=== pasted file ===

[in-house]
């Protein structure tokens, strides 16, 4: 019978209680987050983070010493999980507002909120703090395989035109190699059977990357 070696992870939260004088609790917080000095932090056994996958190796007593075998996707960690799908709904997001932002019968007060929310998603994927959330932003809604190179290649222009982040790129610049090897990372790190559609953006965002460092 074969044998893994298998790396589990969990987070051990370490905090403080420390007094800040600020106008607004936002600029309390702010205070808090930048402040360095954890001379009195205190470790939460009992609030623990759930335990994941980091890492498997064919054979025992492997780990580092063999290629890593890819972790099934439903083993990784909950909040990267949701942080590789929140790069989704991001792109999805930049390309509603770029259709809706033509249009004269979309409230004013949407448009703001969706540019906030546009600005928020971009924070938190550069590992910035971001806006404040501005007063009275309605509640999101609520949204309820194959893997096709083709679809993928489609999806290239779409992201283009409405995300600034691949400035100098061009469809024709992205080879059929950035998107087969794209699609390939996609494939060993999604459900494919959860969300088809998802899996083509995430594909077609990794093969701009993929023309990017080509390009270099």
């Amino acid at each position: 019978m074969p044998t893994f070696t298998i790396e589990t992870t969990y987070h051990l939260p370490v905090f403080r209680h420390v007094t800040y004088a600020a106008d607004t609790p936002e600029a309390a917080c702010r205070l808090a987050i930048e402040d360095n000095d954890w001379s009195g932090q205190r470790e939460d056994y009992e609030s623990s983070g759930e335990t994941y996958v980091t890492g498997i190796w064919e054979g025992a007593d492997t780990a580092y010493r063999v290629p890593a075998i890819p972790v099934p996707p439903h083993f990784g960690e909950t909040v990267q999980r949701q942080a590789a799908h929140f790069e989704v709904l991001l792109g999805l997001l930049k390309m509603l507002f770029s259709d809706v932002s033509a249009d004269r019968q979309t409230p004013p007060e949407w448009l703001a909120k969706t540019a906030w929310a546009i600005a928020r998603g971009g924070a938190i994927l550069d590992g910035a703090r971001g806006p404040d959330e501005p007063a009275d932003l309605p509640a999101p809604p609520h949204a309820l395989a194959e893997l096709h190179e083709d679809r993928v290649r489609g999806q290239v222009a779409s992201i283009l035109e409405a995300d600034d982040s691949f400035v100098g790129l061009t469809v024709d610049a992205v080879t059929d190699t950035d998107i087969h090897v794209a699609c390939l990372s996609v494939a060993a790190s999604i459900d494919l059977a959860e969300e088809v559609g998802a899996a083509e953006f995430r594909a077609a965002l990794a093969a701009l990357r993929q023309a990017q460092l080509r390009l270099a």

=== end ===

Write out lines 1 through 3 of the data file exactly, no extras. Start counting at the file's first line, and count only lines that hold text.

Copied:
[in-house]
């Protein structure tokens, strides 16, 4: 019978209680987050983070010493999980507002909120703090395989035109190699059977990357 070696992870939260004088609790917080000095932090056994996958190796007593075998996707960690799908709904997001932002019968007060929310998603994927959330932003809604190179290649222009982040790129610049090897990372790190559609953006965002460092 074969044998893994298998790396589990969990987070051990370490905090403080420390007094800040600020106008607004936002600029309390702010205070808090930048402040360095954890001379009195205190470790939460009992609030623990759930335990994941980091890492498997064919054979025992492997780990580092063999290629890593890819972790099934439903083993990784909950909040990267949701942080590789929140790069989704991001792109999805930049390309509603770029259709809706033509249009004269979309409230004013949407448009703001969706540019906030546009600005928020971009924070938190550069590992910035971001806006404040501005007063009275309605509640999101609520949204309820194959893997096709083709679809993928489609999806290239779409992201283009409405995300600034691949400035100098061009469809024709992205080879059929950035998107087969794209699609390939996609494939060993999604459900494919959860969300088809998802899996083509995430594909077609990794093969701009993929023309990017080509390009270099």
């Amino acid at each position: 019978m074969p044998t893994f070696t298998i790396e589990t992870t969990y987070h051990l939260p370490v905090f403080r209680h420390v007094t800040y004088a600020a106008d607004t609790p936002e600029a309390a917080c702010r205070l808090a987050i930048e402040d360095n000095d954890w001379s009195g932090q205190r470790e939460d056994y009992e609030s623990s983070g759930e335990t994941y996958v980091t890492g498997i190796w064919e054979g025992a007593d492997t780990a580092y010493r063999v290629p890593a075998i890819p972790v099934p996707p439903h083993f990784g960690e909950t909040v990267q999980r949701q942080a590789a799908h929140f790069e989704v709904l991001l792109g999805l997001l930049k390309m509603l507002f770029s259709d809706v932002s033509a249009d004269r019968q979309t409230p004013p007060e949407w448009l703001a909120k969706t540019a906030w929310a546009i600005a928020r998603g971009g924070a938190i994927l550069d590992g910035a703090r971001g806006p404040d959330e501005p007063a009275d932003l309605p509640a999101p809604p609520h949204a309820l395989a194959e893997l096709h190179e083709d679809r993928v290649r489609g999806q290239v222009a779409s992201i283009l035109e409405a995300d600034d982040s691949f400035v100098g790129l061009t469809v024709d610049a992205v080879t059929d190699t950035d998107i087969h090897v794209a699609c390939l990372s996609v494939a060993a790190s999604i459900d494919l059977a959860e969300e088809v559609g998802a899996a083509e953006f995430r594909a077609a965002l990794a093969a701009l990357r993929q023309a990017q460092l080509r390009l270099a």